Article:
Color Wheel Wreath

I'm so excited about this project because it combines two of my favorite things - rainbows and winter decor! While doing this lesson with a class might be difficult (it does take a while) - it would still be a fun project for an color-loving art teacher to make and display in their classroom! Best of all, it absolutely could be used for instructional purposes. You could refer to it when discussing color schemes and/or the color wheel.

So without further ado, let's get started with how to make a color wheel wreath!

Materials Needed
  • Tru-Ray Sulphite Construction Paper (the color on this paper lasts SO much longer than regular construction paper). I used the following colors: Yellow, Gold, Orange, Festive Red, Holiday Red, Magenta, Violet, Purple, Blue, Turquoise, Holiday Green, and Brilliant Lime.
  • 12"x12" White Cardstock
  • Dinner size Chinet Plate
  • Hot Glue (but you could use tacky glue if you have plenty of patience)
  • Scissors
Making the Paper Curls
Making the paper curls for this project is incredibly easy - in fact they're the same directions for making a simple paper rose. All you need to do is cut a bunch of 4"x4" pieces of construction paper (approx. 4-6 for each color). Then using scissors, cut the squares down into circles (make sure you use the whole paper). Then you cut a spiral into the circle (as seen in the picture below).

Once you have a spiral cut, then you just start rolling it inward towards the middle of the spiral (starting from the outer point). For better clarification you can watch the video clip below.


Once you have the paper curled, just add a bit of hot glue (or tacky glue) to the bottom of the spiral. It will attach to the remaining bit of paper (originally the center of the spiral).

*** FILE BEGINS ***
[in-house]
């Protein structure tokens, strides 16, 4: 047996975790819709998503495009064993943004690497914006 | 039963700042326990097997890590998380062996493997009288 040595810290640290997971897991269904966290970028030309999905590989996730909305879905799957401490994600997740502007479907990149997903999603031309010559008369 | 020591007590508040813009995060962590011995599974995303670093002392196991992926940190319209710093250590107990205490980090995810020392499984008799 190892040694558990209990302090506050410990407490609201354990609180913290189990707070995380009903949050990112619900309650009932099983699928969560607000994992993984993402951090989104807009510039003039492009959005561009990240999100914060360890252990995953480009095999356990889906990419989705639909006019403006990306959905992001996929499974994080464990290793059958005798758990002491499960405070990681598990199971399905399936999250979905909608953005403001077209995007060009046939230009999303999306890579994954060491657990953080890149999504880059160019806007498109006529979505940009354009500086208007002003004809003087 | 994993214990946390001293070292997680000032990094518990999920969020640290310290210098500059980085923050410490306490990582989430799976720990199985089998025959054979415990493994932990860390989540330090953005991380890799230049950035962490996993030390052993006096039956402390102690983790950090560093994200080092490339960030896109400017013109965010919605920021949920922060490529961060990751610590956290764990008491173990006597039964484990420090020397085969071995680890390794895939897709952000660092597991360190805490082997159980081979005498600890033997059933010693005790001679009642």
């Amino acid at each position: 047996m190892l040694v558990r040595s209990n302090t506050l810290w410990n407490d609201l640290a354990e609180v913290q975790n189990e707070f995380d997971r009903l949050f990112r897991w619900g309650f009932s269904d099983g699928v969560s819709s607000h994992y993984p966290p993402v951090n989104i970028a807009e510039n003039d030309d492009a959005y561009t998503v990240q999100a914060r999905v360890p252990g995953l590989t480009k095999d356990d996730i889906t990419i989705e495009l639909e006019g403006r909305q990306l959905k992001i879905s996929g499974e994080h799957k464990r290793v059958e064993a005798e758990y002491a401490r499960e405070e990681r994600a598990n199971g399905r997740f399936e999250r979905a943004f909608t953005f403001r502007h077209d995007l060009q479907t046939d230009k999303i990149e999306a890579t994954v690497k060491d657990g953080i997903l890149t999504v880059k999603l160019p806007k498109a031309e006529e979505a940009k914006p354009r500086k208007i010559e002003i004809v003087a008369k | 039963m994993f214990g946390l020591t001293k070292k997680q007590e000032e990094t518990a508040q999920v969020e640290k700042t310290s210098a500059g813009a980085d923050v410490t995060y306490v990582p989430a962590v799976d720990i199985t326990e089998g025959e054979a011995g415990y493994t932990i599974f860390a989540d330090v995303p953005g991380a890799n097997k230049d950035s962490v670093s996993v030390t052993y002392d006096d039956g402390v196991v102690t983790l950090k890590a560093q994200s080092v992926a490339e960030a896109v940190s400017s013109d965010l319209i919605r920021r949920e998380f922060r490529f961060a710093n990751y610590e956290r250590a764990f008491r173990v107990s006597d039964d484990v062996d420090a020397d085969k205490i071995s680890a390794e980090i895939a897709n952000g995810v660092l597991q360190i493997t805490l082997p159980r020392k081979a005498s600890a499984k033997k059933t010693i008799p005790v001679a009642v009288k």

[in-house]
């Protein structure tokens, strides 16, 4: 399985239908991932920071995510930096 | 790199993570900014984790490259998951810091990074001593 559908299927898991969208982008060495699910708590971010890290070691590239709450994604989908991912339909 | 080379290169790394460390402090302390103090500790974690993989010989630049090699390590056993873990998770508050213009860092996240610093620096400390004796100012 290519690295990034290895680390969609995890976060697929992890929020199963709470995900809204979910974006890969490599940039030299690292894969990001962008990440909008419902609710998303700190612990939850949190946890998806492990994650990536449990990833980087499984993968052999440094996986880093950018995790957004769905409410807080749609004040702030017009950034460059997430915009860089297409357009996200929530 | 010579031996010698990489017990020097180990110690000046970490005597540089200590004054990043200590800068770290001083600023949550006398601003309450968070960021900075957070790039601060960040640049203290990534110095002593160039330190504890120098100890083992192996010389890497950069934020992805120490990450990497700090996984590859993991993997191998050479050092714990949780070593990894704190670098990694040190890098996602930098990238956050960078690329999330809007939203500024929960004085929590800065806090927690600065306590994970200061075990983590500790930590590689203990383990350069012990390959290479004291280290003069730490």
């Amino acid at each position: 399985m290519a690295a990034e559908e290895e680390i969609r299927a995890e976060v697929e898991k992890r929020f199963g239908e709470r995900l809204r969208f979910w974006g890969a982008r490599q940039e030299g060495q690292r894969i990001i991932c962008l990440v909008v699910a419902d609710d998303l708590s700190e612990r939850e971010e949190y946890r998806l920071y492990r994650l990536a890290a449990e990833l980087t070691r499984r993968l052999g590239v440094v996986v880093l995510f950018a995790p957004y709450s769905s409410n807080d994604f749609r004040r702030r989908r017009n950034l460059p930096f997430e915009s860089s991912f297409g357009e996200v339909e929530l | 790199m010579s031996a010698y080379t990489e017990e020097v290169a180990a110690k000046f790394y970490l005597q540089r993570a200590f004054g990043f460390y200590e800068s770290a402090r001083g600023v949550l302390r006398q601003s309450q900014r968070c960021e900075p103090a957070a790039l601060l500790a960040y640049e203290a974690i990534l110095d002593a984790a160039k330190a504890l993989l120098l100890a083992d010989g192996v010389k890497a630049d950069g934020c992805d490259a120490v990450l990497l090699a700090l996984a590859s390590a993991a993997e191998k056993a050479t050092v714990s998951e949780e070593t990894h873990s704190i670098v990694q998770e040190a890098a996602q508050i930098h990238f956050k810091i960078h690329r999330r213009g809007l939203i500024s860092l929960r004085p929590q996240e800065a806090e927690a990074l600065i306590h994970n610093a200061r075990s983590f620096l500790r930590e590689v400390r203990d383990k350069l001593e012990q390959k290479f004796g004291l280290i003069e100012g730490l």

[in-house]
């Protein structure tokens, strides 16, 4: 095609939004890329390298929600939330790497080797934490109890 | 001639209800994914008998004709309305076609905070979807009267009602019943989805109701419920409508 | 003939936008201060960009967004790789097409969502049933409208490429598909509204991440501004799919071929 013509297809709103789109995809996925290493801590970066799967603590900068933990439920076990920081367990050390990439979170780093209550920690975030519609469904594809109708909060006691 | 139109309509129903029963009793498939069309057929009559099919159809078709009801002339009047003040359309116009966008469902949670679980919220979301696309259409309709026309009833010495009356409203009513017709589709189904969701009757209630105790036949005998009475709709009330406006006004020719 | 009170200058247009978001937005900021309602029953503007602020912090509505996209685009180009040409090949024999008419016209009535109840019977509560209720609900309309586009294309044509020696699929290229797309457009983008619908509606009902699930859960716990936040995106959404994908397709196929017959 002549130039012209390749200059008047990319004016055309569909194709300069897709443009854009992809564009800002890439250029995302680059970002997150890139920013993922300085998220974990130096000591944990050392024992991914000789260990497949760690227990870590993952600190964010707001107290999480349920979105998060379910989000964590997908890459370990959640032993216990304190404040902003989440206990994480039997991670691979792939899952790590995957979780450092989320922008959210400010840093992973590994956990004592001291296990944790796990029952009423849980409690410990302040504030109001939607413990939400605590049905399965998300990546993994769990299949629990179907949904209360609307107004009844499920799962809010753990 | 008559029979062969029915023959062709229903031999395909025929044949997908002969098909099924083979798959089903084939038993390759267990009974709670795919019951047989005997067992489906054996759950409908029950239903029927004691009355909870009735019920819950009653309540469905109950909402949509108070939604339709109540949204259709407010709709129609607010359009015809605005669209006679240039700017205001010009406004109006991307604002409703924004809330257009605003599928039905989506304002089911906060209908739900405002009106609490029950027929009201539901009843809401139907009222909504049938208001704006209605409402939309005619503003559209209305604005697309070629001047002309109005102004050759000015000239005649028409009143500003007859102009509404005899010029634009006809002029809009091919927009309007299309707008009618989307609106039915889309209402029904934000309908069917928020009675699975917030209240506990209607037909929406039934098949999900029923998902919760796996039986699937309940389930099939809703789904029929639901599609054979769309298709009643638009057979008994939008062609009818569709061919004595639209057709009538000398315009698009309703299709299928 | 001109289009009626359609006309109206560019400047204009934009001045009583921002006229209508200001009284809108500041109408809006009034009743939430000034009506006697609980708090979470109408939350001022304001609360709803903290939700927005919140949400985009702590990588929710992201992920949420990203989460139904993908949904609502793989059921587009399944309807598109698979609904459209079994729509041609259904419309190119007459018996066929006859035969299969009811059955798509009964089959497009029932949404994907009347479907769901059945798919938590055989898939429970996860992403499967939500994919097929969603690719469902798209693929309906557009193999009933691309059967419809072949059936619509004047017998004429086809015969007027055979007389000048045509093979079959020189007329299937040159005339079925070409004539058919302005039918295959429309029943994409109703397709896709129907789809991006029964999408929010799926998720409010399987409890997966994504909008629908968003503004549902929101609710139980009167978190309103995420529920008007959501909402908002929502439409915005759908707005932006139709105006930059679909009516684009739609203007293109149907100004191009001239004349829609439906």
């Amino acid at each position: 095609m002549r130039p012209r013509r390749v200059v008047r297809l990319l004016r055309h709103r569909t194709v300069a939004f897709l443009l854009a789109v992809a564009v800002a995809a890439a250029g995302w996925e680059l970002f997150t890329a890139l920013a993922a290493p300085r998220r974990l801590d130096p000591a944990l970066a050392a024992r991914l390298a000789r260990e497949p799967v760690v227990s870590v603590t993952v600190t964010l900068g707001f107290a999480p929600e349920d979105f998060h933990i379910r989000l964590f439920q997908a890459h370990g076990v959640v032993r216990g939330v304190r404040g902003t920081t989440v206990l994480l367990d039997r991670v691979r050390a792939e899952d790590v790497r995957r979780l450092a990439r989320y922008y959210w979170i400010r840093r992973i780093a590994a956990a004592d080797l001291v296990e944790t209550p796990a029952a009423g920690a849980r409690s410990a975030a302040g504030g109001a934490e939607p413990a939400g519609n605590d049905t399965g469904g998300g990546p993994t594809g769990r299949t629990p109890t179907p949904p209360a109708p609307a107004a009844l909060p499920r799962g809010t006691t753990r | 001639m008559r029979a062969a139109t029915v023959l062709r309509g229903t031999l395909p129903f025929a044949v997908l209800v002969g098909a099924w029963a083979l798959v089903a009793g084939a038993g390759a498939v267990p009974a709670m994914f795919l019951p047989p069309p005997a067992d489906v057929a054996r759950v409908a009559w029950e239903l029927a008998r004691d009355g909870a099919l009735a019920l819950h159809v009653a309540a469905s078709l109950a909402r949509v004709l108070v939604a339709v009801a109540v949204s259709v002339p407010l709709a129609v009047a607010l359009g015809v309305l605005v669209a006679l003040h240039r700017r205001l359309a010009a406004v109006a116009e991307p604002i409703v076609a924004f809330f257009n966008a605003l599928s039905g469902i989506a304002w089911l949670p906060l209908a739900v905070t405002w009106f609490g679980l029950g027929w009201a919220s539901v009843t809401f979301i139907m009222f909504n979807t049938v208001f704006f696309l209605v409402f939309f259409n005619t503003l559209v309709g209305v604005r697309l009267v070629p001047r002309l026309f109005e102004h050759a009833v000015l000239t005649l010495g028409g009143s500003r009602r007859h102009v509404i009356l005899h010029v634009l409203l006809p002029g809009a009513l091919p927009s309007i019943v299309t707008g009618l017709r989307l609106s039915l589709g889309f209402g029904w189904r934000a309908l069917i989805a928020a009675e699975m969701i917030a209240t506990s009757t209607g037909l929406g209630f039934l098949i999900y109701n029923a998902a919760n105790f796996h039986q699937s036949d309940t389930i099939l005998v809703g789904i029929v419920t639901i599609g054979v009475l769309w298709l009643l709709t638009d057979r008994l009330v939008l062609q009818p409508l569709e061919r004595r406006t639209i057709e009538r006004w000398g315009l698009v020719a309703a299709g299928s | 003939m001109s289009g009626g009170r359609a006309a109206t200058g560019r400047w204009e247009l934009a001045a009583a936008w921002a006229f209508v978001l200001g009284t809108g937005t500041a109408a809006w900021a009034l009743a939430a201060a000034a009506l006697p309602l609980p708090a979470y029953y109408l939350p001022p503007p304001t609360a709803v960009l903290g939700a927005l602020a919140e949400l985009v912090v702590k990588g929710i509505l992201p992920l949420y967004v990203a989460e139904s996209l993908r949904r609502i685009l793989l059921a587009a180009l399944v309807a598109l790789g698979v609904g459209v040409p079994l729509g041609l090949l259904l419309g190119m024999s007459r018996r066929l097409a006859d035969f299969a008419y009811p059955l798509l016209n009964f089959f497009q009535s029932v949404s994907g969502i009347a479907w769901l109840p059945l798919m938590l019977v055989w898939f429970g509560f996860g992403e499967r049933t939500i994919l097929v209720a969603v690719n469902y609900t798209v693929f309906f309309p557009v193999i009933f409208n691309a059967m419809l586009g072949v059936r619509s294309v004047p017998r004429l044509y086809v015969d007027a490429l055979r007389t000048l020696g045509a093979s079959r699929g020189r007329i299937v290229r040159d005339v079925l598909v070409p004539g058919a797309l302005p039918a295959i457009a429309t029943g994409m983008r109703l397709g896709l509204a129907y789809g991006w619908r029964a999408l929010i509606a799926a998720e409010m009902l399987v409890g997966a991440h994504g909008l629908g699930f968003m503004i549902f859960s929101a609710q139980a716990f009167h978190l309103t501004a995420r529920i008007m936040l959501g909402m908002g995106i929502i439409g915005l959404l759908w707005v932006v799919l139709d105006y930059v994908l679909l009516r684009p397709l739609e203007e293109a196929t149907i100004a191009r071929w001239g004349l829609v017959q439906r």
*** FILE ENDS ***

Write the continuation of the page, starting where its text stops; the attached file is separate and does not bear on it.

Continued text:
Making the Base
To make my base I started by tracing a dinner size Chinet plate onto my piece of 12"x12" cardstock, then I traced a CD in the center of that. Once I cut along both lines it left me with a cardstock ring.
Next I cut out the center of that same Chinet plate.

Afterwards I added some hot glue to the rim of the Chinet plate and placed the cardstock ring on top.
In case it wasn't already obvious - taking a picture of a white paper and white plate on a white background isn't advisable for contrast reasons. haha
Adding the plate to the cardstock not only adds more stability, but it also gives you a place to hook your wreath onto the wall.

Arranging the Wreath
To make sure that my colors lined up correctly, I started by laying out (but not yet gluing) my red and green paper curls onto my plate. If you are teaching this lesson to a class, this would be a great opportunity to talk about complementary colors (colors that sit across from each other on the color wheel).

Then I added the yellow, orange, blue, and purple paper curls so that they sat across from their color complement.

Once I had those in place, I started filling in the blanks with my tertiary colors. Once those are on the plate, you can start to get a better idea of how many more paper curls you may need to make to fill in any remaining blank areas.

Once I had all my papers laid out, I began gluing down my paper curls - starting with my red - then green, orange - then blue, and yellow - then purple (again just to make sure my colors remained properly aligned). Then I glued down all the tertiary colored papers.


This wreath is BEAUTIFUL!! I cannot wait to get a chance to hang it up in my classroom (once I'm back from my extended maternity leave)! 😍


1 comment

  1. This colored wreath is really vibrant and so pretty!

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